Five miles and two months later - missing cat Rossco returns to his Norwich home

Tara Kelf with her cat, Rossco, who has been returned after going missing for two months. Picture: Denise Bradley Tara Kelf with her cat, Rossco, who has been returned after going missing for two months. Picture: Denise Bradley

Becky Murphy
Friday, May 30, 2014
2:31 PM

A cat which vanished from his Norwich home two months ago has been reunited with his owner after turning up five miles away on the other side of the city.

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Rossco’s remarkable adventure began at the end of March when he went missing from Borrowdale Drive, near Heartsease.

His owner, Tara Kelf, put posters up around the neighbourhood and appealed for information about his whereabouts on the internet.

But her search turned up no leads until May 22 when she was contacted by the RSPCA to tell her the animal had been found by security guards at the UEA, hiding under a bush.

Miss Kelf, a cleaner at Heartsease High School, said her pet had only gone missing once before – just for one night – and believes Rossco may have been taken by thieves.

The eight-year-old is a valuable Bengal cat, worth around £400 – a breed which is known to be a target for criminals.

After having no theories as to where Rossco could have gone or 
how he made the long trek to the UEA, Miss Kelf was shocked when she got the call to say he had been found.

“Rossco went missing in late March/early April. We put posters everywhere but when we didn’t hear anything we feared the worst,” she said. “I burst into tears when I got the call.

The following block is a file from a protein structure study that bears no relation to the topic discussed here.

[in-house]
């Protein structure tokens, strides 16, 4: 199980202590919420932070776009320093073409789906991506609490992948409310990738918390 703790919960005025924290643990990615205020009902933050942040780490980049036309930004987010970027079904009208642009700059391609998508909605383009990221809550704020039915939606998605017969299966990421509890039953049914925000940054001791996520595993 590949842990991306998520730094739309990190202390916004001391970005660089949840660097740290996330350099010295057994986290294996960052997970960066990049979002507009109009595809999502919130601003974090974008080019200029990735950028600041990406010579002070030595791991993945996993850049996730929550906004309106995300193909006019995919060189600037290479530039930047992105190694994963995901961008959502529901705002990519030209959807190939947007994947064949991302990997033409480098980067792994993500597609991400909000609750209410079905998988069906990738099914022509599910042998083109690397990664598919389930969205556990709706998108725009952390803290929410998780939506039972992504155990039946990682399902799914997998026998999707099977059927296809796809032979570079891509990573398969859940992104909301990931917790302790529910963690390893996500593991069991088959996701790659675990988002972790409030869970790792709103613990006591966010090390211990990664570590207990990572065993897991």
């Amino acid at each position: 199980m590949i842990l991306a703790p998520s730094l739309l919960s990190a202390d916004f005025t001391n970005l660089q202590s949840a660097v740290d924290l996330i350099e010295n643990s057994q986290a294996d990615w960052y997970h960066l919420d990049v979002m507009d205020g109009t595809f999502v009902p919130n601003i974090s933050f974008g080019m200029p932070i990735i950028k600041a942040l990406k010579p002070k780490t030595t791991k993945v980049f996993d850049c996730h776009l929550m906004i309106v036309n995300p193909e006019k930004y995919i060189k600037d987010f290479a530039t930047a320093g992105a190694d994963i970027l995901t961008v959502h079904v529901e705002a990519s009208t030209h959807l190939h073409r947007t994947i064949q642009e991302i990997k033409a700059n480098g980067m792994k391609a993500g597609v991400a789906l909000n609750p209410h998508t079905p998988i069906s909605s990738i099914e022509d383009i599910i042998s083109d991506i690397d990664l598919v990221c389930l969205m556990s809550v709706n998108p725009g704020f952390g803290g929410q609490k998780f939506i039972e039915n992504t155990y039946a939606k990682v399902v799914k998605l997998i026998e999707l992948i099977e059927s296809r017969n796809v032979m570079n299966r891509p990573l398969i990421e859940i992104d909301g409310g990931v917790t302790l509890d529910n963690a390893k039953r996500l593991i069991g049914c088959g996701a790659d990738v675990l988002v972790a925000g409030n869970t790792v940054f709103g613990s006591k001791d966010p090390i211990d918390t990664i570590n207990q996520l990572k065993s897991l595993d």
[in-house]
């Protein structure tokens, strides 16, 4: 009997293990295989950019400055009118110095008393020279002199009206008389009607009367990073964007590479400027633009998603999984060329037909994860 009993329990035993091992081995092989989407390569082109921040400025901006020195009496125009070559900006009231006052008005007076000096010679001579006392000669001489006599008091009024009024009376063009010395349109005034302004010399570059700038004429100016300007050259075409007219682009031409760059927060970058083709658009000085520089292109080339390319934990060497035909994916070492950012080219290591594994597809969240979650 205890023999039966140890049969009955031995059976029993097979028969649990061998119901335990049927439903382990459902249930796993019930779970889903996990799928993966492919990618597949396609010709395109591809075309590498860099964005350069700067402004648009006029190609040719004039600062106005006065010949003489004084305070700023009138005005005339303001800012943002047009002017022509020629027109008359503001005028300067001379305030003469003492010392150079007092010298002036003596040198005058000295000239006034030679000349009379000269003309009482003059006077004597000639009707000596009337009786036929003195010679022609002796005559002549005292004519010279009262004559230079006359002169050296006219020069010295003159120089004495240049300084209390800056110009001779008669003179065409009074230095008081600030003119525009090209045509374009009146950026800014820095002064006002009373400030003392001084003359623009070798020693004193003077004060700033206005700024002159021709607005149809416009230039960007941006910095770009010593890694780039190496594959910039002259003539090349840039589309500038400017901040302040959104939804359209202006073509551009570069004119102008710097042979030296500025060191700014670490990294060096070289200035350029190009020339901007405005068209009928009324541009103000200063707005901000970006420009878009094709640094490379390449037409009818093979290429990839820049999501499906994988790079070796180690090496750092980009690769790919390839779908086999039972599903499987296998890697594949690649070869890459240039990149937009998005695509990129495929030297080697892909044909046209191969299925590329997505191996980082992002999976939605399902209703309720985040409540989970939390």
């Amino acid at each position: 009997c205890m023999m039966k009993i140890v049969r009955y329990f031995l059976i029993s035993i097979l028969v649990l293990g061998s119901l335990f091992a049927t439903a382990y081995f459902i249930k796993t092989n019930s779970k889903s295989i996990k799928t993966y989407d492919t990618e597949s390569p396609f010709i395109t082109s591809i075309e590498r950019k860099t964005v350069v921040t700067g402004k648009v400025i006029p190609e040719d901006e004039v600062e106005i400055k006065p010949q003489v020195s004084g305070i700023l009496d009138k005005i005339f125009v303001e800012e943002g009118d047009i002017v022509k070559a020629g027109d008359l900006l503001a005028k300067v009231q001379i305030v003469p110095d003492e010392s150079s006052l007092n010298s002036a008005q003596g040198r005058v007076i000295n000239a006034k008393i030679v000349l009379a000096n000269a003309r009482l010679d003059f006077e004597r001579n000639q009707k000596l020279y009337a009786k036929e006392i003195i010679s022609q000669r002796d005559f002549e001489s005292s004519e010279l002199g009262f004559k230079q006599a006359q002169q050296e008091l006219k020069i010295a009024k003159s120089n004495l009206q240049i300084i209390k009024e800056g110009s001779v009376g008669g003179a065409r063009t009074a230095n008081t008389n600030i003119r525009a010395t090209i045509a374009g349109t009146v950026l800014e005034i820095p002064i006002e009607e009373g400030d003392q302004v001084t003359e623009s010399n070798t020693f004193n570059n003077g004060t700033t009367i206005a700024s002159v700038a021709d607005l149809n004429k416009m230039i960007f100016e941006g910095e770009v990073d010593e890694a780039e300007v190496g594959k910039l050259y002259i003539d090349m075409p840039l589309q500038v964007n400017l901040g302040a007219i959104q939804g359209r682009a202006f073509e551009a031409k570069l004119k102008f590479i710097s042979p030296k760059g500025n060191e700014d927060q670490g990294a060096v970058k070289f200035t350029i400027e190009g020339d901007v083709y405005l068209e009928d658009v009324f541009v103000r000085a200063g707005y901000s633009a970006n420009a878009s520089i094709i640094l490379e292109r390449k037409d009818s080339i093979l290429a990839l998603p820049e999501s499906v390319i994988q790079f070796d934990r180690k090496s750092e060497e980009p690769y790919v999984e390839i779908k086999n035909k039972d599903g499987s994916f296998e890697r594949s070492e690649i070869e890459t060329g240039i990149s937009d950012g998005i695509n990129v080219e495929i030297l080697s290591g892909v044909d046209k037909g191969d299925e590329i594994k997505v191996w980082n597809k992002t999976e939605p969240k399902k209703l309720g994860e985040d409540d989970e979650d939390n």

“Rossco had only ever been missing for one night. He always comes home in the morning for his breakfast.

“When he didn’t, that’s when I knew he had gone missing.

“I have no idea where he would have gone to or how he got all the way to the UEA as he never usually wanders too far from home.”

Despite being missing for two months, Rossco was fine apart from being underweight and suffering from a few fleas.

The cat had been microchipped before he vanished, and it was this technology which allowed the RSPCA to trace his owner.

The organisation said the case highlighted the importance of animals being microchipped.

“This really goes to show the benefits of microchipping your pet.

“You never know when you might need it,” said animal collection officer Nicola Sullivan.

“These are the jobs we enjoy doing and it is great there was a happy ending in this case and that Rossco was able to be reunited with his owner.”

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